Legal English

Legal English

Legal English is the style of English used by lawyers and other legal professionals in the course of their work. It has particular relevance when applied to the drafting of written material, including:

* legal documents: contracts, licences etc
* court pleadings: summonses, briefs, judgments etc
* laws: Acts of parliament and subordinate legislation, case reports
* legal correspondence

Legal English has traditionally been the preserve of lawyers from English-speaking countries (such as the USA, UK, Canada, Australia, New Zealand) which have shared common law traditions. However, due to the spread of English as the predominant language of international business, as well as its role as a legal language within the European Union, legal English is now a global phenomenon.

Historical development

Modern legal English is based on standard English. However, it contains a number of unusual features. These largely relate to terminology, linguistic structure, linguistic conventions, and punctuation, and have their roots in the history of the development of English as a legal language.

Following the Norman invasion of England in 1066, Anglo-Norman French became the official language of legal proceedings in England for a period of nearly 300 years. Consequently, many words in common use in modern legal English are derived from what evolved into Law French. These include "property, estate, chattel, lease, executor," and "tenant". The use of Law French during this period has an enduring influence on the general linguistic register of modern legal English. It also accounts for some of the complex linguistic structures employed in legal writing.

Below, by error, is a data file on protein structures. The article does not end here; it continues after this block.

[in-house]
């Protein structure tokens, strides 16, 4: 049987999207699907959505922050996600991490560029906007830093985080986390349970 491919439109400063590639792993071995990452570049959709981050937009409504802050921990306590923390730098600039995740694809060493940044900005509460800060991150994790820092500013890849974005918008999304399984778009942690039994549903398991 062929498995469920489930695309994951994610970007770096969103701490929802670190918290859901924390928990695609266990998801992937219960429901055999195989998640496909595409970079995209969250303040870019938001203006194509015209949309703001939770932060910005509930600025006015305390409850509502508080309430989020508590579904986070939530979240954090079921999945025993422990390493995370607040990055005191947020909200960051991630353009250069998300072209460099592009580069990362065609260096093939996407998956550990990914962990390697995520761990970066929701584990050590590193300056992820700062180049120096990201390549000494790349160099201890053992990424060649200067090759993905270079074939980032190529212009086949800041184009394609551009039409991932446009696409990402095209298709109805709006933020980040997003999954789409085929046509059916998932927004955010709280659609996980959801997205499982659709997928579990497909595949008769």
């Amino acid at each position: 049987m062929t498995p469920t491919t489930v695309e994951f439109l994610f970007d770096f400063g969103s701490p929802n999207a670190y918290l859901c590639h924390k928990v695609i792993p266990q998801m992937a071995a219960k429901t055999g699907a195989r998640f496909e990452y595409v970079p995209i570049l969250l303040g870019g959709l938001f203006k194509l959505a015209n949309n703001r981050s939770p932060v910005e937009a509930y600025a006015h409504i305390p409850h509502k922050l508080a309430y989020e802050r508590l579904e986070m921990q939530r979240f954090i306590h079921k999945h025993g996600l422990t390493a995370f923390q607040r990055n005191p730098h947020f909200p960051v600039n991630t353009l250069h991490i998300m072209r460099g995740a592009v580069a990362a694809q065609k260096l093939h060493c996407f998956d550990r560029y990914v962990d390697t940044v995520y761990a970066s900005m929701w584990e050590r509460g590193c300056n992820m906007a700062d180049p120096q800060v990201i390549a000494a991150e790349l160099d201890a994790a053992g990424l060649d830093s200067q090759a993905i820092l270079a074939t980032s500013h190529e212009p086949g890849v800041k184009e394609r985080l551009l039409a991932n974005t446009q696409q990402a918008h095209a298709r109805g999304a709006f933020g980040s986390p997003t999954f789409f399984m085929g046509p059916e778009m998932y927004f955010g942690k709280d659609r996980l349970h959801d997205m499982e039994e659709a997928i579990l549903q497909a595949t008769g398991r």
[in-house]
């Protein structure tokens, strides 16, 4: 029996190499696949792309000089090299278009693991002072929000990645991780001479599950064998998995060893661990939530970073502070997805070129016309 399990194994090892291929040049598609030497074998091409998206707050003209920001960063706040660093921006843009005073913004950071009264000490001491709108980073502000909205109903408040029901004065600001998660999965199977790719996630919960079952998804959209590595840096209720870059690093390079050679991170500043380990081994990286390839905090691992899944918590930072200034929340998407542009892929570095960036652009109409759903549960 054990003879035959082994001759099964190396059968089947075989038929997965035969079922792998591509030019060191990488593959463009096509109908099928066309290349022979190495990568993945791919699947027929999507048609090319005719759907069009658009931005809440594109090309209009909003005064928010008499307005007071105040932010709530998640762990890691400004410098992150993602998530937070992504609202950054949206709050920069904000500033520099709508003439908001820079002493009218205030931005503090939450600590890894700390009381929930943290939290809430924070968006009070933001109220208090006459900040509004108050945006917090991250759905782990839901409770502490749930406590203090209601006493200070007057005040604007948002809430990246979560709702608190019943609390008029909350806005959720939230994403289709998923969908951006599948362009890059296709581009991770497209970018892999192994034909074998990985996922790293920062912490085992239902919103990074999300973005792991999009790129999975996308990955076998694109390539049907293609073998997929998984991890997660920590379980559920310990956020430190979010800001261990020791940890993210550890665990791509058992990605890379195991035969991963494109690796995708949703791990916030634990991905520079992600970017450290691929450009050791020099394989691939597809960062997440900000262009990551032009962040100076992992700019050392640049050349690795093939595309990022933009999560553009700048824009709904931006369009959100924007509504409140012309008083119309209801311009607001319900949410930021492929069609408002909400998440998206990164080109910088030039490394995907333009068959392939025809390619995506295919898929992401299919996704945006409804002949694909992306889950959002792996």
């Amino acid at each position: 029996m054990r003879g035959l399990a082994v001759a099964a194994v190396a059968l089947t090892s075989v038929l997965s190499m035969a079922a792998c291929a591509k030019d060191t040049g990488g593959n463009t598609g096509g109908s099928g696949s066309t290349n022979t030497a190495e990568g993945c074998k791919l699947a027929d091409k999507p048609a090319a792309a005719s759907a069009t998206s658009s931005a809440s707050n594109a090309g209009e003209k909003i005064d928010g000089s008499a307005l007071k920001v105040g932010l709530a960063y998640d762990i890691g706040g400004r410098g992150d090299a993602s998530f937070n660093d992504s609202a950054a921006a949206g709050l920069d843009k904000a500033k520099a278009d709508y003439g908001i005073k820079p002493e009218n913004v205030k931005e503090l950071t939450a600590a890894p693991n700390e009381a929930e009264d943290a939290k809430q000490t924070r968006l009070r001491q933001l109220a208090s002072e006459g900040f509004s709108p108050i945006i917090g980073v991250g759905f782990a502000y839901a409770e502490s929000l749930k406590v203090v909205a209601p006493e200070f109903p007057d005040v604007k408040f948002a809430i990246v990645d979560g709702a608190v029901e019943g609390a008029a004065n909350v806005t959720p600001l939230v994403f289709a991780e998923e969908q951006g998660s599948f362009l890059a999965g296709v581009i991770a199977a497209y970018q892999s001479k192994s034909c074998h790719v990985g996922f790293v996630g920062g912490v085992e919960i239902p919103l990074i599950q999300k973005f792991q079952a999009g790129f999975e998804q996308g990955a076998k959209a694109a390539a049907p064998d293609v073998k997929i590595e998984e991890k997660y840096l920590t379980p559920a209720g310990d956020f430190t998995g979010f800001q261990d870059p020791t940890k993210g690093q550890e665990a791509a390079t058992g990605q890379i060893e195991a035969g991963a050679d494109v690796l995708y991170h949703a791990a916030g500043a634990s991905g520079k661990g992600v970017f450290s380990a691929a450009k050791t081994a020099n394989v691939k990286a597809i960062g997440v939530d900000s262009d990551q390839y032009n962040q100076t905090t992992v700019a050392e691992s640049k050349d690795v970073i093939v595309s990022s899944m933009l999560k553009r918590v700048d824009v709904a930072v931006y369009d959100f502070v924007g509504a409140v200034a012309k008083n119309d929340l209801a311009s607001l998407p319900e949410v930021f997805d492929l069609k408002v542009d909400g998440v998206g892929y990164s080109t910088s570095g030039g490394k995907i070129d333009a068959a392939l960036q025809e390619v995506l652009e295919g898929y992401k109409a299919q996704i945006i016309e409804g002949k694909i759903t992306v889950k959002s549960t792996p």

During the period mentioned above, Latin remained the language of formal records and statutes. However, since only the learned were fluent in Latin, it never became the language of legal pleading or debate. The influence of Latin can be seen in a number of words and phrases such as "ad hoc, de facto, bona fide, inter alia," and "ultra vires" , which remain in current use in legal writing.

In 1356, the Statute of Pleading was enacted, which stated that all legal proceedings should be conducted in English (but recorded in Latin).